First Thanksgiving: Forget what you learned in school

By Cindy Yurth
Tséyi' Bureau

CHINLE, Nov. 27, 2013

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Tomorrow, millions of Americans will sit down to feast with their families in a spirit of gratitude, thinking they are reenacting a joyful interracial harvest festival.

In fact, the first Thanksgiving was more akin to a tense state dinner shared by parties who hadn't yet decided whether they were allies or adversaries.

That's according to a descendant of someone who was there.

If it was a solemn sort of party, Quadrequina was the life of it. He's the guy who brought the popcorn.

"The Pilgrims loved it," said Quadrequina's descendant, author John C. Hopkins. "They begged Quadrequina to teach them how to plant and make it."

That, says Hopkins, is how white people got popcorn.

"I wish he had taken out a patent," mused Hopkins, who lives in Fort Defiance with his Navajo wife, Sararesa Begay. "I would have been from a very rich family."

It's about the only story of that day that has survived in Hopkins' family lore, but Hopkins, an enrolled member of the Narragansett tribe and a descendant of its royal family, has done extensive research on the East Coast tribes in the 1600s. He says there's a lot more to that first Thanksgiving than you learn in grade school history.

Quadrequina was the brother of the great Wampanoag sachem Massasoit, who famously accepted the Pilgrims' dinner invitation their first fall in Plymouth, 1621. Hopkins happens to be related to him because royalty of the two tribes were occasionally given to each other in marriage to cement relations.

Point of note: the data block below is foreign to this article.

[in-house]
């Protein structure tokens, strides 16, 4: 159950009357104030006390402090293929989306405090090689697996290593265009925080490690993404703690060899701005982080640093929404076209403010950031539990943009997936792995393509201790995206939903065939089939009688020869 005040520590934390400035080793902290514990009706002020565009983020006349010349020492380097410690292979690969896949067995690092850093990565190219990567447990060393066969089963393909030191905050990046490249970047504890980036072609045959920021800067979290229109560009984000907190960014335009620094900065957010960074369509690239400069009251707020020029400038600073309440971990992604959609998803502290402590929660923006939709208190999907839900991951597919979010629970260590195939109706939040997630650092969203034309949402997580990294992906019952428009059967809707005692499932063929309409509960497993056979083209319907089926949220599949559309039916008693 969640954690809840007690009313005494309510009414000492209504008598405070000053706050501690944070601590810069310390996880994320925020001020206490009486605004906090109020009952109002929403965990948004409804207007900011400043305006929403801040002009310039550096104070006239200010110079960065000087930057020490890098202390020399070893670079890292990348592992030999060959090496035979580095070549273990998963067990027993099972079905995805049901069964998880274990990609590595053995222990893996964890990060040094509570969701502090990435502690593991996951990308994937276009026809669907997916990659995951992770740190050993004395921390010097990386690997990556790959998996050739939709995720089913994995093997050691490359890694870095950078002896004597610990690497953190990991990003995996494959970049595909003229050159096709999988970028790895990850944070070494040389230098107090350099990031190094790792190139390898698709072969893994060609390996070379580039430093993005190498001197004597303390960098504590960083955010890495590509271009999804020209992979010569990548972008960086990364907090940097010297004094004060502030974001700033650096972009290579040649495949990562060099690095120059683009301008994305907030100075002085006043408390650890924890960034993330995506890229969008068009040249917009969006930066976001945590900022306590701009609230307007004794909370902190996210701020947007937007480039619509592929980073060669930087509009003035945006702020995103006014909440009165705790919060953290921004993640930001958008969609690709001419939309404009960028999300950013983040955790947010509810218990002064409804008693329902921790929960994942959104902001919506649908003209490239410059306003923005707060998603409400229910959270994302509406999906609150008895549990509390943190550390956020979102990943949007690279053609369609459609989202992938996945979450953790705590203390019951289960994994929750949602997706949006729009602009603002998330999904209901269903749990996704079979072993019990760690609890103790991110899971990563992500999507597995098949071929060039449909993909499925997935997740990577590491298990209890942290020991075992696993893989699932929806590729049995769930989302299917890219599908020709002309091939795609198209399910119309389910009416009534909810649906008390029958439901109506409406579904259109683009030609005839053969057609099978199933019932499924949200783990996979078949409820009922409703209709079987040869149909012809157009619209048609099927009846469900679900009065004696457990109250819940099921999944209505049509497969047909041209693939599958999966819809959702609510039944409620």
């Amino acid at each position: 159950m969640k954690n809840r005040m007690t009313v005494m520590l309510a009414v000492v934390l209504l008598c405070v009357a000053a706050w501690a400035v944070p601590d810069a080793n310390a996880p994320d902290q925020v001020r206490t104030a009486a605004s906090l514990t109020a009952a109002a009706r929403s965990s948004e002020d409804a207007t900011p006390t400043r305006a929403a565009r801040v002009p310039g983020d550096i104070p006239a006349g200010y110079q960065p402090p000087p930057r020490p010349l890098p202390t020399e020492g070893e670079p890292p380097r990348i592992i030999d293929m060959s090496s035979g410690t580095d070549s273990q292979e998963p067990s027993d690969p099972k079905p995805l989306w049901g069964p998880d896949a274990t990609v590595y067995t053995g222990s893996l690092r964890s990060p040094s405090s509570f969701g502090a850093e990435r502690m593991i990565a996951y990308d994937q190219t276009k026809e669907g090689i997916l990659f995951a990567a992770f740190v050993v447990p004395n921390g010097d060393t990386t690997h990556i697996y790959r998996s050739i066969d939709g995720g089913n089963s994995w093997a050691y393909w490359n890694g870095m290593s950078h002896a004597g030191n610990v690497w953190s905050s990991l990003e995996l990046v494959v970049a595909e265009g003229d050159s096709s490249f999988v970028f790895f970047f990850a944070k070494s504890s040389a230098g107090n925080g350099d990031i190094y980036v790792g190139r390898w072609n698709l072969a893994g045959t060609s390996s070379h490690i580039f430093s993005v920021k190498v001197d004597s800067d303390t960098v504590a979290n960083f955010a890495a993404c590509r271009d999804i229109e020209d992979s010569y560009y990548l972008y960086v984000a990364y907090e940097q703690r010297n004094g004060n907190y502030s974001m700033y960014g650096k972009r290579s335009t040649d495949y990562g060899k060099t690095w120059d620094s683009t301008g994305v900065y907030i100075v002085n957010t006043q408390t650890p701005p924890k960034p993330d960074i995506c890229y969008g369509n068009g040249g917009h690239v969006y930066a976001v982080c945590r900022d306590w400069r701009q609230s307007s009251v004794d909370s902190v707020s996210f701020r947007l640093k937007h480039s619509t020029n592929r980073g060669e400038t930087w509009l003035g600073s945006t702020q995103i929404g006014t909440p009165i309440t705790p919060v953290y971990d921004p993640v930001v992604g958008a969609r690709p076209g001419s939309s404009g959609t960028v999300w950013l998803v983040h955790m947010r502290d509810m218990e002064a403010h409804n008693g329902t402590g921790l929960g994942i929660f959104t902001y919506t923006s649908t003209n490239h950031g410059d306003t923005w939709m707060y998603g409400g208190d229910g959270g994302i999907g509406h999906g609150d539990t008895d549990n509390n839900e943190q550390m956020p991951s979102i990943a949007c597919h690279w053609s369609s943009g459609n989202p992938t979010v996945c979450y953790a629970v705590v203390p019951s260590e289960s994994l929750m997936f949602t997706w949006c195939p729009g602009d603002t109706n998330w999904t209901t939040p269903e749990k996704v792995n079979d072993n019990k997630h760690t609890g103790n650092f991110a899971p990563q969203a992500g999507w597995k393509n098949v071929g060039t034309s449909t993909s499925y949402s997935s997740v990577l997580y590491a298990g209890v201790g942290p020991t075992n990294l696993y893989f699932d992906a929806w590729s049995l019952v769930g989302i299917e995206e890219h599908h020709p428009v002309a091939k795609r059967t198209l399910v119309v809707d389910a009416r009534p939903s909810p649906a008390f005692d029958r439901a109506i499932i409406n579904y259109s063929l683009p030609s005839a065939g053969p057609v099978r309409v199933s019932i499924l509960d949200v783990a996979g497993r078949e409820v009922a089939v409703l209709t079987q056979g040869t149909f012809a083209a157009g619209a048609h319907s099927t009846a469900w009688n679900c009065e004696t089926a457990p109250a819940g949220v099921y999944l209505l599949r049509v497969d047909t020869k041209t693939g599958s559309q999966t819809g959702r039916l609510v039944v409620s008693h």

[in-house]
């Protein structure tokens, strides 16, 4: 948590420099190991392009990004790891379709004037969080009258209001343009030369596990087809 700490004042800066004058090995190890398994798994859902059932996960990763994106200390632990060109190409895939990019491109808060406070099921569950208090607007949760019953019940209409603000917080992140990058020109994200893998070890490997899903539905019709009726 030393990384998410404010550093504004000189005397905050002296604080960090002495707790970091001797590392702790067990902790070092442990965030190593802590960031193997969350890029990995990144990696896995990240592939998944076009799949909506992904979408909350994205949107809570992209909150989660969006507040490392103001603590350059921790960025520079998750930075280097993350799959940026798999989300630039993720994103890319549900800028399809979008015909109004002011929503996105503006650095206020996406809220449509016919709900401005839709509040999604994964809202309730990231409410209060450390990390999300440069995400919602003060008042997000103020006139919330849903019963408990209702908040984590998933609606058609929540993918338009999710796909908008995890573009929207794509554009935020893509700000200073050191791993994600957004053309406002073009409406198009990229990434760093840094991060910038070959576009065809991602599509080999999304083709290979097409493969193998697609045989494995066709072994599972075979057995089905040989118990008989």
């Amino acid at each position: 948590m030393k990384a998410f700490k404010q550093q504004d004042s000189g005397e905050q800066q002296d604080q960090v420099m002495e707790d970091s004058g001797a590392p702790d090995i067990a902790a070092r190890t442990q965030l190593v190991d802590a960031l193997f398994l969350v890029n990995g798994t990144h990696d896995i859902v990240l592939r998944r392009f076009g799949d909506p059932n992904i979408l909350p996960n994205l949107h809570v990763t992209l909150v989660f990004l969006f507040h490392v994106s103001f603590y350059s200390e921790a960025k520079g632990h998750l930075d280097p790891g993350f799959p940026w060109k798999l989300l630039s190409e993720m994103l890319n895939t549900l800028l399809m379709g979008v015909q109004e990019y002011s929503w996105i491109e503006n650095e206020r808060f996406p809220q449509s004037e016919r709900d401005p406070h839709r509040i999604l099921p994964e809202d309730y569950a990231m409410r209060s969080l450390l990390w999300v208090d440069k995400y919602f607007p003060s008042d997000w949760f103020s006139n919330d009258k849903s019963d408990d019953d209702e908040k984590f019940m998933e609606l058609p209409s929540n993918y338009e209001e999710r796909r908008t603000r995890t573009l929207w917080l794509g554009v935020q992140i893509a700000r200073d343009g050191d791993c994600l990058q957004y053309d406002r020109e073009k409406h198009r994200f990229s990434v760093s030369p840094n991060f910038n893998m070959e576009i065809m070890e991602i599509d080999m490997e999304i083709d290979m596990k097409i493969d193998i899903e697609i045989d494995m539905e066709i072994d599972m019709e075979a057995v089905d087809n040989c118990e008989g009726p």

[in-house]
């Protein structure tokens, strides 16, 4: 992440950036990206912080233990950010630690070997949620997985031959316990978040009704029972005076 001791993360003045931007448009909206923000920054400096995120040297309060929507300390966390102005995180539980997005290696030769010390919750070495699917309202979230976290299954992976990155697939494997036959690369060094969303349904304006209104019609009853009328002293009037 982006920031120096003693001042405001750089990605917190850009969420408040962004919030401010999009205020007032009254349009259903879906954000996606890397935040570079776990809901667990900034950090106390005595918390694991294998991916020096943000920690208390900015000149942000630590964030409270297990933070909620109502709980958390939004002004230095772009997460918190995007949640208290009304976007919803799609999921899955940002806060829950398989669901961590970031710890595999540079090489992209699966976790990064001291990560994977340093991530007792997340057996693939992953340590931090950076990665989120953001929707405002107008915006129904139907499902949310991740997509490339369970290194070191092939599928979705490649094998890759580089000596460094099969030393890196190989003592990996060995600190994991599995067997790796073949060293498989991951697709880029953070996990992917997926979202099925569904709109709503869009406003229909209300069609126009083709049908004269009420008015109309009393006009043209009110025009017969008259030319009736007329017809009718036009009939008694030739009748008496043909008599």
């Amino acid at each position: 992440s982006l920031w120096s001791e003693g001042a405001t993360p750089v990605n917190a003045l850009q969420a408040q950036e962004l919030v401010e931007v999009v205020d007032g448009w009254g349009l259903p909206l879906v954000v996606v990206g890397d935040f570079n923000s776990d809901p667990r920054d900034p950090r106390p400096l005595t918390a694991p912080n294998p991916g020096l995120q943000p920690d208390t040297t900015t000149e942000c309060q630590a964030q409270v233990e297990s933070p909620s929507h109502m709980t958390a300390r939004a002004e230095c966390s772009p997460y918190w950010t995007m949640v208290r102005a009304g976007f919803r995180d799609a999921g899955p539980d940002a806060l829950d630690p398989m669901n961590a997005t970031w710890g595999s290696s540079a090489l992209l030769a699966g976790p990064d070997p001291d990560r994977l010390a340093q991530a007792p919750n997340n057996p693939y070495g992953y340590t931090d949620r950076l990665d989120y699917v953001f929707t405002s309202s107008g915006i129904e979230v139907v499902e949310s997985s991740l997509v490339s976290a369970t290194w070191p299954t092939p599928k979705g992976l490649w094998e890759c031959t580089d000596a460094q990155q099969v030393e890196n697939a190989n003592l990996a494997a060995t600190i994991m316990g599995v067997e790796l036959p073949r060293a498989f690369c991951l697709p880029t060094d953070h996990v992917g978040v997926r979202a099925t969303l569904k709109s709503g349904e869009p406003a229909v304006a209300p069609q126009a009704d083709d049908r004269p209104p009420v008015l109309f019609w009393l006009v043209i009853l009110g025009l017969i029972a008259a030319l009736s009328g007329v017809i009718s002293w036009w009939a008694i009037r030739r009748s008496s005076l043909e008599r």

But the fact is that the great East Coast tribes at that time -- the Pequot, Narragansett and Wampanoag -- were in a constant joust for supremacy, Hopkins said. If the Pilgrims thought they had left in their past a land of interlocking empires and scheming aristocracy, they were mistaken.

Their arrival was not met by a band of happy-go-lucky savages eager to share their wealth with the starving newcomers. The tribes were wondering how the palefaces were going to fit into the power structure, and whether they should befriend them in the hopes of gaining new allies, or dispatch them on the spot to preserve the status quo.

"Massasoit wanted to make friends with the Pilgrims so he could get their help against the Narragansetts," Hopkins explained. "It worked."

Although Squanto, a Wampanoag who spoke English, had taught the Pilgrims what to plant in the New World, the two races were not quite on friendly terms by the time of that first harvest.

"What most history books don't tell you is that the Pilgrims limited the number of Indians who could attend that first Thanksgiving," Hopkins said. "They made sure to seat a white guy on each side of each Wampanoag warrior, just in case something happened."

An uneasy truce

The two peoples did make peace that day, agreeing to leave each other alone for the most part and help each other when necessary.

"They agreed that if an Indian broke the treaty, the white people would punish him, and if a white guy broke the treaty, the Indians would punish him," Hopkins explained.

It wasn't long before the treaty was tested. Massasoit discovered that Squanto's motives in befriending the newcomers weren't exactly altruistic. He had hoped to enlist their aid in overthrowing the sachem.